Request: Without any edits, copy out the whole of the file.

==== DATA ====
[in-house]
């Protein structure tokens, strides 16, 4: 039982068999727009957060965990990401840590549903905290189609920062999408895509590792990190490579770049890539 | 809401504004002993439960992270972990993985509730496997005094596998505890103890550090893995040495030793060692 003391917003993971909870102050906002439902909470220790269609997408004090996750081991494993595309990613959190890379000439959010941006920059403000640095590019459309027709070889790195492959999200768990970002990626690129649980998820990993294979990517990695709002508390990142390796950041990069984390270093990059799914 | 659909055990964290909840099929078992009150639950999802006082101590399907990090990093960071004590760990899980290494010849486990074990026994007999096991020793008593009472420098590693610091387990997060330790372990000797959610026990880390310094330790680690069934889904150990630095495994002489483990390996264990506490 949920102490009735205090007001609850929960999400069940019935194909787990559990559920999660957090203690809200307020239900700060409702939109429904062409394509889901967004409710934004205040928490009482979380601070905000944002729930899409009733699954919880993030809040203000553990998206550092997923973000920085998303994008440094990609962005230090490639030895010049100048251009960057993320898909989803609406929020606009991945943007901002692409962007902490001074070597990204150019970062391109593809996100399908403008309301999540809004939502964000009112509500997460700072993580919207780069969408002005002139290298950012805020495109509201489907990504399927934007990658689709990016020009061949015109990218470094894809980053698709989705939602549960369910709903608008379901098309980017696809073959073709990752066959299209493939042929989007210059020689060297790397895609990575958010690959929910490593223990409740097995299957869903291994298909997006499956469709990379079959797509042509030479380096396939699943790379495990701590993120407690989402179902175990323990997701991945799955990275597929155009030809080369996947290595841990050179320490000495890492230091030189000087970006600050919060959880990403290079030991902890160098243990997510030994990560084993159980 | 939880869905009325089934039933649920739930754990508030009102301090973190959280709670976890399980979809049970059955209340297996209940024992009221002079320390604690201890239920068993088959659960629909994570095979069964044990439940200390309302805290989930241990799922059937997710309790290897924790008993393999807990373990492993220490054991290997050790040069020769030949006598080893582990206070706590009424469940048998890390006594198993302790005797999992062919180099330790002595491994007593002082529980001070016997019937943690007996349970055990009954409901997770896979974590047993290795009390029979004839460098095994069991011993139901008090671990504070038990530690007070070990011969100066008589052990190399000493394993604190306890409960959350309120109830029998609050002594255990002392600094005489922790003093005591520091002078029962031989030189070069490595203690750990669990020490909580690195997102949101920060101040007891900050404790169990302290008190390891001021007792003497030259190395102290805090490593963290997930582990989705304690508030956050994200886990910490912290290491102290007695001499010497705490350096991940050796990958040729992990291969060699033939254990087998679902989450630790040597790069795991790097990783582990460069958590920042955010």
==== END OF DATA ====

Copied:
[in-house]
């Protein structure tokens, strides 16, 4: 039982068999727009957060965990990401840590549903905290189609920062999408895509590792990190490579770049890539 | 809401504004002993439960992270972990993985509730496997005094596998505890103890550090893995040495030793060692 003391917003993971909870102050906002439902909470220790269609997408004090996750081991494993595309990613959190890379000439959010941006920059403000640095590019459309027709070889790195492959999200768990970002990626690129649980998820990993294979990517990695709002508390990142390796950041990069984390270093990059799914 | 659909055990964290909840099929078992009150639950999802006082101590399907990090990093960071004590760990899980290494010849486990074990026994007999096991020793008593009472420098590693610091387990997060330790372990000797959610026990880390310094330790680690069934889904150990630095495994002489483990390996264990506490 949920102490009735205090007001609850929960999400069940019935194909787990559990559920999660957090203690809200307020239900700060409702939109429904062409394509889901967004409710934004205040928490009482979380601070905000944002729930899409009733699954919880993030809040203000553990998206550092997923973000920085998303994008440094990609962005230090490639030895010049100048251009960057993320898909989803609406929020606009991945943007901002692409962007902490001074070597990204150019970062391109593809996100399908403008309301999540809004939502964000009112509500997460700072993580919207780069969408002005002139290298950012805020495109509201489907990504399927934007990658689709990016020009061949015109990218470094894809980053698709989705939602549960369910709903608008379901098309980017696809073959073709990752066959299209493939042929989007210059020689060297790397895609990575958010690959929910490593223990409740097995299957869903291994298909997006499956469709990379079959797509042509030479380096396939699943790379495990701590993120407690989402179902175990323990997701991945799955990275597929155009030809080369996947290595841990050179320490000495890492230091030189000087970006600050919060959880990403290079030991902890160098243990997510030994990560084993159980 | 939880869905009325089934039933649920739930754990508030009102301090973190959280709670976890399980979809049970059955209340297996209940024992009221002079320390604690201890239920068993088959659960629909994570095979069964044990439940200390309302805290989930241990799922059937997710309790290897924790008993393999807990373990492993220490054991290997050790040069020769030949006598080893582990206070706590009424469940048998890390006594198993302790005797999992062919180099330790002595491994007593002082529980001070016997019937943690007996349970055990009954409901997770896979974590047993290795009390029979004839460098095994069991011993139901008090671990504070038990530690007070070990011969100066008589052990190399000493394993604190306890409960959350309120109830029998609050002594255990002392600094005489922790003093005591520091002078029962031989030189070069490595203690750990669990020490909580690195997102949101920060101040007891900050404790169990302290008190390891001021007792003497030259190395102290805090490593963290997930582990989705304690508030956050994200886990910490912290290491102290007695001499010497705490350096991940050796990958040729992990291969060699033939254990087998679902989450630790040597790069795991790097990783582990460069958590920042955010």